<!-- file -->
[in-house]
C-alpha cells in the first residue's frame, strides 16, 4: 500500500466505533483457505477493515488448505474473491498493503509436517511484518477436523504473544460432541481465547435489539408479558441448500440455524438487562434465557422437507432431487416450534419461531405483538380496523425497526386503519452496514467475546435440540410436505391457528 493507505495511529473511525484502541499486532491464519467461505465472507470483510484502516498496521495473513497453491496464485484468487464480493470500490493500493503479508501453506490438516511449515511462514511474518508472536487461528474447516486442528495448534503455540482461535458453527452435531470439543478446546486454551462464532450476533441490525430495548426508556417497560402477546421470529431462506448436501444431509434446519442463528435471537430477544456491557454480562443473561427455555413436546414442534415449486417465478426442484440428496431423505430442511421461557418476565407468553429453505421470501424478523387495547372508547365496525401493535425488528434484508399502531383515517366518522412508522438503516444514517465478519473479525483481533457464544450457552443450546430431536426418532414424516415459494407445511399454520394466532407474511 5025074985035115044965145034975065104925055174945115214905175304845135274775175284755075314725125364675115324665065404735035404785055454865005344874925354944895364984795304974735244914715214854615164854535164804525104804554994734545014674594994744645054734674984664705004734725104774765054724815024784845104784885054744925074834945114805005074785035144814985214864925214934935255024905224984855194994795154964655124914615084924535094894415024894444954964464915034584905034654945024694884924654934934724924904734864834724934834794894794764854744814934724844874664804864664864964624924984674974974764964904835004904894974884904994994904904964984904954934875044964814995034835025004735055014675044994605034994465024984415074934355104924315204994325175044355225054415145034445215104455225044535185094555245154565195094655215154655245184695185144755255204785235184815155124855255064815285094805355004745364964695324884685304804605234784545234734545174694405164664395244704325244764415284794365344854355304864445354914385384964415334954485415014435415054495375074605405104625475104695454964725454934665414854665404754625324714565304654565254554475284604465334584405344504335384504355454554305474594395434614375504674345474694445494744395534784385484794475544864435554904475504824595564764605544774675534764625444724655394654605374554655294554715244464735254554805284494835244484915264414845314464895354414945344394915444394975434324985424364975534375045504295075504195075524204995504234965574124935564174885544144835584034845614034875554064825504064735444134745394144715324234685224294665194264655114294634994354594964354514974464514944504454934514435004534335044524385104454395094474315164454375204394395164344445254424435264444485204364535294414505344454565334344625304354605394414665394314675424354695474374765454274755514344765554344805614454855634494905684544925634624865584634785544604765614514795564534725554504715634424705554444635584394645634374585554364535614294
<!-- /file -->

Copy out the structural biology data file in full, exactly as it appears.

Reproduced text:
[in-house]
C-alpha cells in the first residue's frame, strides 16, 4: 500500500466505533483457505477493515488448505474473491498493503509436517511484518477436523504473544460432541481465547435489539408479558441448500440455524438487562434465557422437507432431487416450534419461531405483538380496523425497526386503519452496514467475546435440540410436505391457528 493507505495511529473511525484502541499486532491464519467461505465472507470483510484502516498496521495473513497453491496464485484468487464480493470500490493500493503479508501453506490438516511449515511462514511474518508472536487461528474447516486442528495448534503455540482461535458453527452435531470439543478446546486454551462464532450476533441490525430495548426508556417497560402477546421470529431462506448436501444431509434446519442463528435471537430477544456491557454480562443473561427455555413436546414442534415449486417465478426442484440428496431423505430442511421461557418476565407468553429453505421470501424478523387495547372508547365496525401493535425488528434484508399502531383515517366518522412508522438503516444514517465478519473479525483481533457464544450457552443450546430431536426418532414424516415459494407445511399454520394466532407474511 5025074985035115044965145034975065104925055174945115214905175304845135274775175284755075314725125364675115324665065404735035404785055454865005344874925354944895364984795304974735244914715214854615164854535164804525104804554994734545014674594994744645054734674984664705004734725104774765054724815024784845104784885054744925074834945114805005074785035144814985214864925214934935255024905224984855194994795154964655124914615084924535094894415024894444954964464915034584905034654945024694884924654934934724924904734864834724934834794894794764854744814934724844874664804864664864964624924984674974974764964904835004904894974884904994994904904964984904954934875044964814995034835025004735055014675044994605034994465024984415074934355104924315204994325175044355225054415145034445215104455225044535185094555245154565195094655215154655245184695185144755255204785235184815155124855255064815285094805355004745364964695324884685304804605234784545234734545174694405164664395244704325244764415284794365344854355304864445354914385384964415334954485415014435415054495375074605405104625475104695454964725454934665414854665404754625324714565304654565254554475284604465334584405344504335384504355454554305474594395434614375504674345474694445494744395534784385484794475544864435554904475504824595564764605544774675534764625444724655394654605374554655294554715244464735254554805284494835244484915264414845314464895354414945344394915444394975434324985424364975534375045504295075504195075524204995504234965574124935564174885544144835584034845614034875554064825504064735444134745394144715324234685224294665194264655114294634994354594964354514974464514944504454934514435004534335044524385104454395094474315164454375204394395164344445254424435264444485204364535294414505344454565334344625304354605394414665394314675424354695474374765454274755514344765554344805614454855634494905684544925634624865584634785544604765614514795564534725554504715634424705554444635584394645634374585554364535614294